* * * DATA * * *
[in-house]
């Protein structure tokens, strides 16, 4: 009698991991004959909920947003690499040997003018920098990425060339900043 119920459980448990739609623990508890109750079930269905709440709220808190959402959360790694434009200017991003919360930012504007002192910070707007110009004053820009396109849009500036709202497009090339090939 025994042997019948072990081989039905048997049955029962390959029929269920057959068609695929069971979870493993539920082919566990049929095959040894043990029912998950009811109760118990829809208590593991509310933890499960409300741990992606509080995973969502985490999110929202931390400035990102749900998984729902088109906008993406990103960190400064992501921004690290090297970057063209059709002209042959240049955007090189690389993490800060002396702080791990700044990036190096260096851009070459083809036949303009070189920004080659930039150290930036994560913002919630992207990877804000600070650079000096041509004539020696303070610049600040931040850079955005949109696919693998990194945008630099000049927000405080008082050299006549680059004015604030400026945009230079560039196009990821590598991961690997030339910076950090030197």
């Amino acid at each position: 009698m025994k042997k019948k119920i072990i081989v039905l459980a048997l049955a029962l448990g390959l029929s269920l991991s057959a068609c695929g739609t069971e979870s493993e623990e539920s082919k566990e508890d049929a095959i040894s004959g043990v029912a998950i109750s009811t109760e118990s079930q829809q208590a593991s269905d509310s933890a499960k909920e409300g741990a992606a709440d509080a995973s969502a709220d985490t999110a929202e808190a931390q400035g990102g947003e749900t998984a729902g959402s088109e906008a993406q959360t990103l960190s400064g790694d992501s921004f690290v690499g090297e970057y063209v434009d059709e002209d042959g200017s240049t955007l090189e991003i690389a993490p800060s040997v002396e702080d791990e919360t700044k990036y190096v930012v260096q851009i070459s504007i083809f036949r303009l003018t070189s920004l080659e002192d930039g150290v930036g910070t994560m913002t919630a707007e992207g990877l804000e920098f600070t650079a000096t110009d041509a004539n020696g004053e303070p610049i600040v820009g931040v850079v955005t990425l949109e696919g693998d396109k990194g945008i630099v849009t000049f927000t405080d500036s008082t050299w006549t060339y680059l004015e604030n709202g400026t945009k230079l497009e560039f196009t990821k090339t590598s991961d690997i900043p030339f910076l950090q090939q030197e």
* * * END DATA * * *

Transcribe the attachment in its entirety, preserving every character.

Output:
[in-house]
């Protein structure tokens, strides 16, 4: 009698991991004959909920947003690499040997003018920098990425060339900043 119920459980448990739609623990508890109750079930269905709440709220808190959402959360790694434009200017991003919360930012504007002192910070707007110009004053820009396109849009500036709202497009090339090939 025994042997019948072990081989039905048997049955029962390959029929269920057959068609695929069971979870493993539920082919566990049929095959040894043990029912998950009811109760118990829809208590593991509310933890499960409300741990992606509080995973969502985490999110929202931390400035990102749900998984729902088109906008993406990103960190400064992501921004690290090297970057063209059709002209042959240049955007090189690389993490800060002396702080791990700044990036190096260096851009070459083809036949303009070189920004080659930039150290930036994560913002919630992207990877804000600070650079000096041509004539020696303070610049600040931040850079955005949109696919693998990194945008630099000049927000405080008082050299006549680059004015604030400026945009230079560039196009990821590598991961690997030339910076950090030197």
């Amino acid at each position: 009698m025994k042997k019948k119920i072990i081989v039905l459980a048997l049955a029962l448990g390959l029929s269920l991991s057959a068609c695929g739609t069971e979870s493993e623990e539920s082919k566990e508890d049929a095959i040894s004959g043990v029912a998950i109750s009811t109760e118990s079930q829809q208590a593991s269905d509310s933890a499960k909920e409300g741990a992606a709440d509080a995973s969502a709220d985490t999110a929202e808190a931390q400035g990102g947003e749900t998984a729902g959402s088109e906008a993406q959360t990103l960190s400064g790694d992501s921004f690290v690499g090297e970057y063209v434009d059709e002209d042959g200017s240049t955007l090189e991003i690389a993490p800060s040997v002396e702080d791990e919360t700044k990036y190096v930012v260096q851009i070459s504007i083809f036949r303009l003018t070189s920004l080659e002192d930039g150290v930036g910070t994560m913002t919630a707007e992207g990877l804000e920098f600070t650079a000096t110009d041509a004539n020696g004053e303070p610049i600040v820009g931040v850079v955005t990425l949109e696919g693998d396109k990194g945008i630099v849009t000049f927000t405080d500036s008082t050299w006549t060339y680059l004015e604030n709202g400026t945009k230079l497009e560039f196009t990821k090339t590598s991961d690997i900043p030339f910076l950090q090939q030197e």